Fitness Facts: Protecting yourself from ‘mono’
By Connie Colbert
Director, Canyon Health and Wellness Clinic
Infectious mononucleosis, also called “mono,” is a contagious disease. Epstein-Barr virus (EBV) is the most common cause of infectious mononucleosis, but other viruses also can cause this disease.
It is common among teenagers and young adults, especially college students. At least one out of four teenagers and young adults who get infected with EBV will develop infectious mononucleosis
Typical symptoms of infectious mononucleosis usually appear four to six weeks after you have been infected (exposed) to EBV. This may make it difficult to determine who or where you got it from. Symptoms might develop slowly and might not all occur at the same time.
These symptoms include:
- extreme fatigue
- sore throat
- head and body aches
- swollen lymph nodes in the neck and armpits
- swollen liver or spleen or both
Enlarged spleen and a swollen liver are less common symptoms. For some people, their liver or spleen or both may remain enlarged even after their fatigue ends.
How long will it last?
Most people get better in two to four weeks; however, some people may feel fatigued for several more weeks. Occasionally, the symptoms of infectious mononucleosis can last for six months or longer.
How do I catch it?
Typically, the virus is spread most commonly through bodily fluids, namely saliva. That is why it is sometimes called the “kissing disease.” However, these viruses also can spread through blood and semen during sexual contact, blood transfusions and organ transplantations.
What can I do to protect myself?
There is no vaccine to protect against infectious mononucleosis. You can help protect yourself by not kissing or sharing drinks, food or personal items, such as toothbrushes, with people who have infectious mononucleosis.
You can help relieve symptoms of infectious mononucleosis by …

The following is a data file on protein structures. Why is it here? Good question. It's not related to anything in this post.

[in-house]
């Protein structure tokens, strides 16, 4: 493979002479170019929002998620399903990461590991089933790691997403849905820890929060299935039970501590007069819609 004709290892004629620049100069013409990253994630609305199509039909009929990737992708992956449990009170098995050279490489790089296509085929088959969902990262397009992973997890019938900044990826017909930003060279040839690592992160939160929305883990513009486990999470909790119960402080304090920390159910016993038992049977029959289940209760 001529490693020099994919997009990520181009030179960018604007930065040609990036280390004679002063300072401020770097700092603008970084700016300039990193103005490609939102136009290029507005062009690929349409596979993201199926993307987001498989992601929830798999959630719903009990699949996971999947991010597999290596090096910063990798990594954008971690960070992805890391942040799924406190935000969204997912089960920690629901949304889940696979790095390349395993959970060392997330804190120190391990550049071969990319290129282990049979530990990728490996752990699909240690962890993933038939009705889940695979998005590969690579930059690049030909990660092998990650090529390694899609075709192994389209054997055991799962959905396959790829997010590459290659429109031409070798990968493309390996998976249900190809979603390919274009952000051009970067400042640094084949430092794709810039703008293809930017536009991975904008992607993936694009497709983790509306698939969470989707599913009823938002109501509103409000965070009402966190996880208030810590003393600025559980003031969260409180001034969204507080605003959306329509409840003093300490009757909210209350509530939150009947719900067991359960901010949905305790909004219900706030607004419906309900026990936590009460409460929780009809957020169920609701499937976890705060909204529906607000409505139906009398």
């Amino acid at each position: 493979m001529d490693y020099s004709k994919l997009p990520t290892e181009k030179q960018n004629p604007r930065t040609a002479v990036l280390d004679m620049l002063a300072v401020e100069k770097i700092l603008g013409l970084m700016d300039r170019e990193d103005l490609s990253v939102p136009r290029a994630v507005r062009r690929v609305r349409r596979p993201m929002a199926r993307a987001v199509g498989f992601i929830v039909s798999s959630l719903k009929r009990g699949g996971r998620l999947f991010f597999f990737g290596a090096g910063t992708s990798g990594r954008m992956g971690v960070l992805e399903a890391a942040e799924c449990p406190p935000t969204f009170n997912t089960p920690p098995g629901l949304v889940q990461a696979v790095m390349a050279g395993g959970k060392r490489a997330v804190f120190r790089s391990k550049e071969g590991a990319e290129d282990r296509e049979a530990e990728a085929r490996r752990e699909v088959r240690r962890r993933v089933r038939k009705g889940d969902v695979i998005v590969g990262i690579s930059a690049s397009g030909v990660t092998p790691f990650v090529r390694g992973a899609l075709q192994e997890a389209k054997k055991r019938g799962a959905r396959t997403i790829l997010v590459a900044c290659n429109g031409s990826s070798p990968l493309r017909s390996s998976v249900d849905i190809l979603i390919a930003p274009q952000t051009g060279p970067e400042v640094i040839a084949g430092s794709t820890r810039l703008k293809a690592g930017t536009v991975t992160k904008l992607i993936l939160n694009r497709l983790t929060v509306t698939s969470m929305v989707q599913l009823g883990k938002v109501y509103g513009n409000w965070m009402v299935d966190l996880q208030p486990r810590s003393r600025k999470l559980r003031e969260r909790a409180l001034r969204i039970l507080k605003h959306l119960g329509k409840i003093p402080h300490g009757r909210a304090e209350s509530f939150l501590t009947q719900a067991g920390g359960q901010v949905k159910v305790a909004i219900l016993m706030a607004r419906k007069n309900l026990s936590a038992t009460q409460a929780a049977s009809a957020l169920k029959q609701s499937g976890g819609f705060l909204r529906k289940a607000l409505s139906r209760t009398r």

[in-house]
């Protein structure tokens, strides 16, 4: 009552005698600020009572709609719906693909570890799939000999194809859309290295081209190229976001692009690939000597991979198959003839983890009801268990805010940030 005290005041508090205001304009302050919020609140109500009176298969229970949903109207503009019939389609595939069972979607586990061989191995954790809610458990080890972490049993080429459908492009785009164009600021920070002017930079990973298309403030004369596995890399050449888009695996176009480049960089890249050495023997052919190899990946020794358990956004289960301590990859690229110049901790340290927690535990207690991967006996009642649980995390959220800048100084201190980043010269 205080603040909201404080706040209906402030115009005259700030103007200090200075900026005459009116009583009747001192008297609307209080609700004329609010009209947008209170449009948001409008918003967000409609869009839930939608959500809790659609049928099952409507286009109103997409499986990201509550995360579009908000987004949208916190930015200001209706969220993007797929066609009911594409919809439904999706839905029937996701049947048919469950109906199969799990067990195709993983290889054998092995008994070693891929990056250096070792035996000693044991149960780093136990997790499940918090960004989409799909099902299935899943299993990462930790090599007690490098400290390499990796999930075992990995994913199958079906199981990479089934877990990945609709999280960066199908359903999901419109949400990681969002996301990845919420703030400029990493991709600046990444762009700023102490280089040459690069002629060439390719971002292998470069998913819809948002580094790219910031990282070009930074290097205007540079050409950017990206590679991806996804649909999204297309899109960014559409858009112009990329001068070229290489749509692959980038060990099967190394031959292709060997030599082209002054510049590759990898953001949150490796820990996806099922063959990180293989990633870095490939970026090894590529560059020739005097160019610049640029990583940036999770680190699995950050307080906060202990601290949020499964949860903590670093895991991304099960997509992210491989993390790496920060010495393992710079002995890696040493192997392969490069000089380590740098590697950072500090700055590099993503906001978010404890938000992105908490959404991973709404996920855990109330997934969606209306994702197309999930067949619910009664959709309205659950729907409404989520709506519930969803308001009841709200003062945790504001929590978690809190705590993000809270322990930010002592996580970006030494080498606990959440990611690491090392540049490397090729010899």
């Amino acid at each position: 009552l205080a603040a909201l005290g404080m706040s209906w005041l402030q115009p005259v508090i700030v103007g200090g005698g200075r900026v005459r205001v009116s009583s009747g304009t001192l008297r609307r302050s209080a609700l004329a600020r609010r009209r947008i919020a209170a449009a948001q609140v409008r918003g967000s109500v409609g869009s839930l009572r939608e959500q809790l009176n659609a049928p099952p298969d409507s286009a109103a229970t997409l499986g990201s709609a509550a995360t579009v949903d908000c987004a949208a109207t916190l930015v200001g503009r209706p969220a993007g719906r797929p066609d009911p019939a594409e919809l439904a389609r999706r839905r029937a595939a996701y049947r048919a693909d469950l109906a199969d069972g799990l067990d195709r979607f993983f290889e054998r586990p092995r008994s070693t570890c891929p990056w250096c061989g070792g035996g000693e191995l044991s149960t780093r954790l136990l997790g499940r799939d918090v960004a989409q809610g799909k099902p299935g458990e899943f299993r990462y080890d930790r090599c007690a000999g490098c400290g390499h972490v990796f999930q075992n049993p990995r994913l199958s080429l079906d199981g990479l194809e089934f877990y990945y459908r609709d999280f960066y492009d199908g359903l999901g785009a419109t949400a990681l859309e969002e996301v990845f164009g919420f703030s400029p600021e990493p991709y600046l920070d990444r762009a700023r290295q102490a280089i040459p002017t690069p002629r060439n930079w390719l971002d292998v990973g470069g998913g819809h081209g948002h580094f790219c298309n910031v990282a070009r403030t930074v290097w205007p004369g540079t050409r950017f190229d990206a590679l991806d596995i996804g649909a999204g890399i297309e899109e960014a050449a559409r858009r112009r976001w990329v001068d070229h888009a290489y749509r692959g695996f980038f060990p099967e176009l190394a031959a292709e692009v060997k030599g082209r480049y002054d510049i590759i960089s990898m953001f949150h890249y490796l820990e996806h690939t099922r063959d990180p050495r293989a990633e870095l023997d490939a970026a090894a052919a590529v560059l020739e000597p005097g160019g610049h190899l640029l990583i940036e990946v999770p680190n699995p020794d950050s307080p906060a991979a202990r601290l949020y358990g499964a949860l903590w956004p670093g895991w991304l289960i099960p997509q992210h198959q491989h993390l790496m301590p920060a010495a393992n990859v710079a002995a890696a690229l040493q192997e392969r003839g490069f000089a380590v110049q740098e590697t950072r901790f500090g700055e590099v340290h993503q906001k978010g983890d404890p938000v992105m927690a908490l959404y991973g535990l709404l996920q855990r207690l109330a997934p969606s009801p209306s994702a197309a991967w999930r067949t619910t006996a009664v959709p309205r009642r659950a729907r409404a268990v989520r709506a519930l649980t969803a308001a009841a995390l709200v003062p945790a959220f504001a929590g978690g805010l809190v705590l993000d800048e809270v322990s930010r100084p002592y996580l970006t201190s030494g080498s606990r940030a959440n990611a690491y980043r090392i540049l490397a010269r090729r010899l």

- drinking fluids to stay hydrated
- getting plenty of rest
- taking over-the-counter medications for pain and fever
If you have infectious mononucleosis, you should not take penicillin antibiotics such as ampicillin or amoxicillin. Based on the severity of the symptoms, a health care provider may recommend treatment of specific organ systems affected by infectious mononucleosis.
Because your spleen may become enlarged as a result of infectious mononucleosis, you should avoid contact sports until you fully recover. Participating in contact sports can be strenuous and may cause the spleen to rupture.
How do I know if I have it?
Health care providers typically diagnose infectious mononucleosis based on symptoms.
Laboratory tests are not usually needed to diagnose infectious mononucleosis. However, specific laboratory tests may be needed to identify the cause of illness in people who do not have a typical case of infectious mononucleosis.
The blood work of patients who have infectious mononucleosis because of EBV infection may show …
- more white blood cells (lymphocytes) than normal
- unusual looking white blood cells (atypical lymphocytes)
- fewer than normal neutrophils or platelets
- abnormal liver function
If you believe you have symptoms like those described above, seek medical attention by a health care provider or feel free to schedule an appointment at the Canyon Health and Wellness Clinic (phone: 602-639-6215).